- The U.S. Virgin Islands served a subpoena to Barclays in the U.S. in February for a wealth of documents related to deceased sex criminal Jeffrey Epstein, CNBC confirmed.
- The U.S. territory is in the process of issuing a similar one to the bank in the United Kingdom, the bank said.
- That acknowledgement came four days after the British bank announced its CEO, Jes Staley, would quit following an investigation into his relationship with Epstein.
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The U.S. Virgin Islands served a subpoena to Barclays in the U.S. for a wealth of documents related to deceased sex criminal Jeffrey Epstein, and it is set to issue a similar one in the United Kingdom, CNBC confirmed on Friday.
News of the subpoenas came four days after Barclays announced its CEO, Jes Staley, would quit following an investigation into his relationship with Epstein.
A Barclays spokesperson confirmed the British bank was served a subpoena in the U.S. and expects to receive one in the U.K., but did not say whether they were related to Epstein.
Barclays was served in New York in February on behalf of the attorney general of the U.S. territory, which previously sued Epstein's estate over allegations the late investor sexually abused women and young girls on his private islands there.
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"Barclays has already provided its response to this subpoena and complied with its obligations," a spokesperson for the bank told CNBC.
The Virgin Islands "is now in the process of serving a similar subpoena on Barclays in the UK and Barclays will respond to that subpoena once it is served," the spokesperson said.
A spokeswoman for the U.S. attorney's office for the district of the Virgin Islands did not immediately respond to CNBC's request for comment on the subpoenas.
The Virgin Islands' first subpoena to Barclays sought a range of materials related to Epstein-linked accounts, including transactions and investments, CNBC learned.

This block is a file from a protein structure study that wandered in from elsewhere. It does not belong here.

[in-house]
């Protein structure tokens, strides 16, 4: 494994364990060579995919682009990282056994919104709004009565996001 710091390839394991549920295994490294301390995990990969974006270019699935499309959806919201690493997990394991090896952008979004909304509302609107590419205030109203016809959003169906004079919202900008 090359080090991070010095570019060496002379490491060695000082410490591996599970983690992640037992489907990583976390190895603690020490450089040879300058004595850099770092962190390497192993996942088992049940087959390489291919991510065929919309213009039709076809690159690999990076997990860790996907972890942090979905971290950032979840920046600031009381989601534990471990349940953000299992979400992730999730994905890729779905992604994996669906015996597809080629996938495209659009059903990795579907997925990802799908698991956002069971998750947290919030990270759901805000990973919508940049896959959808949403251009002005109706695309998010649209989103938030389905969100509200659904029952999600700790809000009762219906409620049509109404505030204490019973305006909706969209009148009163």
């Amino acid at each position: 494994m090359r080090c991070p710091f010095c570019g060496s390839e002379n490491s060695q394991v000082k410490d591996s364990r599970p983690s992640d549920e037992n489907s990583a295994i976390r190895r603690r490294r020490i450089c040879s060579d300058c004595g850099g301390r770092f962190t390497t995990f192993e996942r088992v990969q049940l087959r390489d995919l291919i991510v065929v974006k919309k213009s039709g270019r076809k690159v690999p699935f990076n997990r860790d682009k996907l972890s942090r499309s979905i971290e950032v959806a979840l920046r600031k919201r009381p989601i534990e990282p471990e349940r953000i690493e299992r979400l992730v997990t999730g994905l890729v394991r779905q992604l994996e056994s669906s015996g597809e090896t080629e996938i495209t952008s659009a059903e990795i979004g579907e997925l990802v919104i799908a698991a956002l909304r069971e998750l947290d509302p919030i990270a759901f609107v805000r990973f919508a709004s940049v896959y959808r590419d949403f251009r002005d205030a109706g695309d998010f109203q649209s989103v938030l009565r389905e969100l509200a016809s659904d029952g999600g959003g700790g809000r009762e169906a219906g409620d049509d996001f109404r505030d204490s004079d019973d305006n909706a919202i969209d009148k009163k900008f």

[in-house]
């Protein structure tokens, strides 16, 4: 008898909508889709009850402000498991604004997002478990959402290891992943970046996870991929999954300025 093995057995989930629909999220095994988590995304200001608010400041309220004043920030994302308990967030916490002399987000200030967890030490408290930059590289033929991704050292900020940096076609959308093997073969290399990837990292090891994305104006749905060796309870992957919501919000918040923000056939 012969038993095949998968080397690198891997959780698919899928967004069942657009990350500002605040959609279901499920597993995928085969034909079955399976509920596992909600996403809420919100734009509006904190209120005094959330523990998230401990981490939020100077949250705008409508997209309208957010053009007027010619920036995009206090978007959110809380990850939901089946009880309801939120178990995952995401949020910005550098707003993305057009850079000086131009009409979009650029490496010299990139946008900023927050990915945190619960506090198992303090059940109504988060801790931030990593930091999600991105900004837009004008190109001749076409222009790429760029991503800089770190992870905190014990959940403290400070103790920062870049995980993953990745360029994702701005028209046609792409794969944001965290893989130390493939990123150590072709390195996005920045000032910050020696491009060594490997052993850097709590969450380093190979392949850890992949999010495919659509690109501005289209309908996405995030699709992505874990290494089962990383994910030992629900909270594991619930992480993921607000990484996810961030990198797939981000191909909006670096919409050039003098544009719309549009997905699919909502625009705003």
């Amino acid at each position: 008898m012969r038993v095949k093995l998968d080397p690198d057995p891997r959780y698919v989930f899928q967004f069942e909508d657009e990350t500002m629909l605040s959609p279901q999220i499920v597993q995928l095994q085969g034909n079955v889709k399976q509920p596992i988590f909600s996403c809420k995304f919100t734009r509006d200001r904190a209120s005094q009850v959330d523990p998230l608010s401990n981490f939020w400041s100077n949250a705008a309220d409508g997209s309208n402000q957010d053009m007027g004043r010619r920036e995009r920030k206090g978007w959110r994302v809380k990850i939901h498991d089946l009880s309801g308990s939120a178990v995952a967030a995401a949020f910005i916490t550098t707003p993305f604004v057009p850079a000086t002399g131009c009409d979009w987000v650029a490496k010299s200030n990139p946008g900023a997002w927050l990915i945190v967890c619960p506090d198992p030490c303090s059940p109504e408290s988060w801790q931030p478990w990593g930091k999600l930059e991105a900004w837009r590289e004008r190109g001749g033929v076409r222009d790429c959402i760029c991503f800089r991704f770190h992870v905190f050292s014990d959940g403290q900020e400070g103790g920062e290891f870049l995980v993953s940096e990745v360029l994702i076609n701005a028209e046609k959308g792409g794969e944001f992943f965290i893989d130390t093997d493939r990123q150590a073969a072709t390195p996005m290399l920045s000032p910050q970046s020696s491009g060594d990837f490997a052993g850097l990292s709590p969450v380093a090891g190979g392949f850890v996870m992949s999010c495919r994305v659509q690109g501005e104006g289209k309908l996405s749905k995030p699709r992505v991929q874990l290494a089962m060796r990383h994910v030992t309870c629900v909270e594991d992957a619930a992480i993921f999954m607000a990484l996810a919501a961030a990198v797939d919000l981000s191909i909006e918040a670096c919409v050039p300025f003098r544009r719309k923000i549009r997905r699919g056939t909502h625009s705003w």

That subpoena also requested communications between Epstein and Staley, who agreed to step down from his role at Barclays after the company reviewed preliminary conclusions from an investigation into his relationship with the dead sex offender.
Barclays is understood to have responded to that subpoena and provided documents in April.
C.S. Venkatakrishnan, known as Venkat, replaced Staley as Barclays chief executive as of Monday, the bank said in a statement.
The probe, conducted by the U.K.'s Financial Conduct Authority and the Prudential Regulation Authority, did not find that Staley was aware of any alleged crimes committed by Epstein, the bank's statement noted.
Epstein was arrested in July 2019 on child sex trafficking charges but hanged himself a month later in a Manhattan federal jail.
A former friend of ex-presidents Donald Trump and Bill Clinton, Epstein's lengthy list of rich and powerful contacts has forced some of the world's highest-profile elites to explain their connections to him.
Microsoft founder and billionaire philanthropist Bill Gates, for instance, expressed regret for the numerous meetings he had with Epstein.
Virginia Giuffre, one of Epstein's many alleged victims, has accused Britain's Prince Andrew of having sex with her when she was underage after she had been recruited by Epstein and his former girlfriend Ghislaine Maxwell. The prince denies the allegations.
Maxwell, a British socialite, is awaiting trial on charges of allegedly procuring young girls for Epstein. She has pleaded not guilty; her trial is set to begin Nov. 29.
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